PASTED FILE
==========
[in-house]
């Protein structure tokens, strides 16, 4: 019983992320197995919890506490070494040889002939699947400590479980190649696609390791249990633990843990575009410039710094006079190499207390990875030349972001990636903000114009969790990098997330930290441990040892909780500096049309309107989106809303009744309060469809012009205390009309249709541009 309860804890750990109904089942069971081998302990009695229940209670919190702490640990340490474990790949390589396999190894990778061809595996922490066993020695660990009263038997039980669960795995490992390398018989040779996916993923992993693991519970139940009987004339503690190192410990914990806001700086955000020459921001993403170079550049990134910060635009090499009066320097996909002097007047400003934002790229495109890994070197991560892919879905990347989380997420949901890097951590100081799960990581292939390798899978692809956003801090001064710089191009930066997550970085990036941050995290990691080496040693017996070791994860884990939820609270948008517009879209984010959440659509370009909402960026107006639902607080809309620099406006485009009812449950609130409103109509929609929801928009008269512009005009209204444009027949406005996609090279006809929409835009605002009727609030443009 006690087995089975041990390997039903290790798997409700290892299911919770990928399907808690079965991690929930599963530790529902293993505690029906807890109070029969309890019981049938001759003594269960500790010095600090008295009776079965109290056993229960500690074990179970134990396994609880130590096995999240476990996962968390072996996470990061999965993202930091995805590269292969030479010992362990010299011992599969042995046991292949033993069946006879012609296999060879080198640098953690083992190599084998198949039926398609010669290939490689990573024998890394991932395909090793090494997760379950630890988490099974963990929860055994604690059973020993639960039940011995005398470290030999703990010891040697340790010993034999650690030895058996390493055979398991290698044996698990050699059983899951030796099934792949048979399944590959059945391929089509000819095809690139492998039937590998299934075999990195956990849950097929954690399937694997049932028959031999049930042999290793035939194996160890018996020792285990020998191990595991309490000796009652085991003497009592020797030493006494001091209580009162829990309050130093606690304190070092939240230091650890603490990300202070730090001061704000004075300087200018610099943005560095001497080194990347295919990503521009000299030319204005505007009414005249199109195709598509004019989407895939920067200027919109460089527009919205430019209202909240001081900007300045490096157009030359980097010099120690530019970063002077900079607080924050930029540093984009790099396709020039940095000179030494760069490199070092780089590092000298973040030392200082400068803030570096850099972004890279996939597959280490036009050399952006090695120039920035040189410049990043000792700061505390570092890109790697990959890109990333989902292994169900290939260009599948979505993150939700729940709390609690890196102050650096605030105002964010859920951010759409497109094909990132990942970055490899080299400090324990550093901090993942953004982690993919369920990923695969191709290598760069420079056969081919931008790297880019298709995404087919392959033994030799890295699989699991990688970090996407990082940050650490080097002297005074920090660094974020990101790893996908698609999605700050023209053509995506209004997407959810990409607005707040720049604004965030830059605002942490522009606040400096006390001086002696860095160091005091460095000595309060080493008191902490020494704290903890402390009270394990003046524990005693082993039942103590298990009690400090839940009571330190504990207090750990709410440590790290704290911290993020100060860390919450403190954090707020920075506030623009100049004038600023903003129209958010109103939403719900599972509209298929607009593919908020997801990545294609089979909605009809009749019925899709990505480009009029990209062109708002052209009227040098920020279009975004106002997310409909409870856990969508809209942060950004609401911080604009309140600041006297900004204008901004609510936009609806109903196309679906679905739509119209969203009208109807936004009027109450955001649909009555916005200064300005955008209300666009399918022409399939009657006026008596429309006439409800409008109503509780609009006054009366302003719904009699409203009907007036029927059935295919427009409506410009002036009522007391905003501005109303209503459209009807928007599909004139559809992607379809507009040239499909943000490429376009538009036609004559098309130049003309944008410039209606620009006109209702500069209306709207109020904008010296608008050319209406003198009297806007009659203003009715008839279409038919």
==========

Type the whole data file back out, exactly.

[in-house]
């Protein structure tokens, strides 16, 4: 019983992320197995919890506490070494040889002939699947400590479980190649696609390791249990633990843990575009410039710094006079190499207390990875030349972001990636903000114009969790990098997330930290441990040892909780500096049309309107989106809303009744309060469809012009205390009309249709541009 309860804890750990109904089942069971081998302990009695229940209670919190702490640990340490474990790949390589396999190894990778061809595996922490066993020695660990009263038997039980669960795995490992390398018989040779996916993923992993693991519970139940009987004339503690190192410990914990806001700086955000020459921001993403170079550049990134910060635009090499009066320097996909002097007047400003934002790229495109890994070197991560892919879905990347989380997420949901890097951590100081799960990581292939390798899978692809956003801090001064710089191009930066997550970085990036941050995290990691080496040693017996070791994860884990939820609270948008517009879209984010959440659509370009909402960026107006639902607080809309620099406006485009009812449950609130409103109509929609929801928009008269512009005009209204444009027949406005996609090279006809929409835009605002009727609030443009 006690087995089975041990390997039903290790798997409700290892299911919770990928399907808690079965991690929930599963530790529902293993505690029906807890109070029969309890019981049938001759003594269960500790010095600090008295009776079965109290056993229960500690074990179970134990396994609880130590096995999240476990996962968390072996996470990061999965993202930091995805590269292969030479010992362990010299011992599969042995046991292949033993069946006879012609296999060879080198640098953690083992190599084998198949039926398609010669290939490689990573024998890394991932395909090793090494997760379950630890988490099974963990929860055994604690059973020993639960039940011995005398470290030999703990010891040697340790010993034999650690030895058996390493055979398991290698044996698990050699059983899951030796099934792949048979399944590959059945391929089509000819095809690139492998039937590998299934075999990195956990849950097929954690399937694997049932028959031999049930042999290793035939194996160890018996020792285990020998191990595991309490000796009652085991003497009592020797030493006494001091209580009162829990309050130093606690304190070092939240230091650890603490990300202070730090001061704000004075300087200018610099943005560095001497080194990347295919990503521009000299030319204005505007009414005249199109195709598509004019989407895939920067200027919109460089527009919205430019209202909240001081900007300045490096157009030359980097010099120690530019970063002077900079607080924050930029540093984009790099396709020039940095000179030494760069490199070092780089590092000298973040030392200082400068803030570096850099972004890279996939597959280490036009050399952006090695120039920035040189410049990043000792700061505390570092890109790697990959890109990333989902292994169900290939260009599948979505993150939700729940709390609690890196102050650096605030105002964010859920951010759409497109094909990132990942970055490899080299400090324990550093901090993942953004982690993919369920990923695969191709290598760069420079056969081919931008790297880019298709995404087919392959033994030799890295699989699991990688970090996407990082940050650490080097002297005074920090660094974020990101790893996908698609999605700050023209053509995506209004997407959810990409607005707040720049604004965030830059605002942490522009606040400096006390001086002696860095160091005091460095000595309060080493008191902490020494704290903890402390009270394990003046524990005693082993039942103590298990009690400090839940009571330190504990207090750990709410440590790290704290911290993020100060860390919450403190954090707020920075506030623009100049004038600023903003129209958010109103939403719900599972509209298929607009593919908020997801990545294609089979909605009809009749019925899709990505480009009029990209062109708002052209009227040098920020279009975004106002997310409909409870856990969508809209942060950004609401911080604009309140600041006297900004204008901004609510936009609806109903196309679906679905739509119209969203009208109807936004009027109450955001649909009555916005200064300005955008209300666009399918022409399939009657006026008596429309006439409800409008109503509780609009006054009366302003719904009699409203009907007036029927059935295919427009409506410009002036009522007391905003501005109303209503459209009807928007599909004139559809992607379809507009040239499909943000490429376009538009036609004559098309130049003309944008410039209606620009006109209702500069209306709207109020904008010296608008050319209406003198009297806007009659203003009715008839279409038919």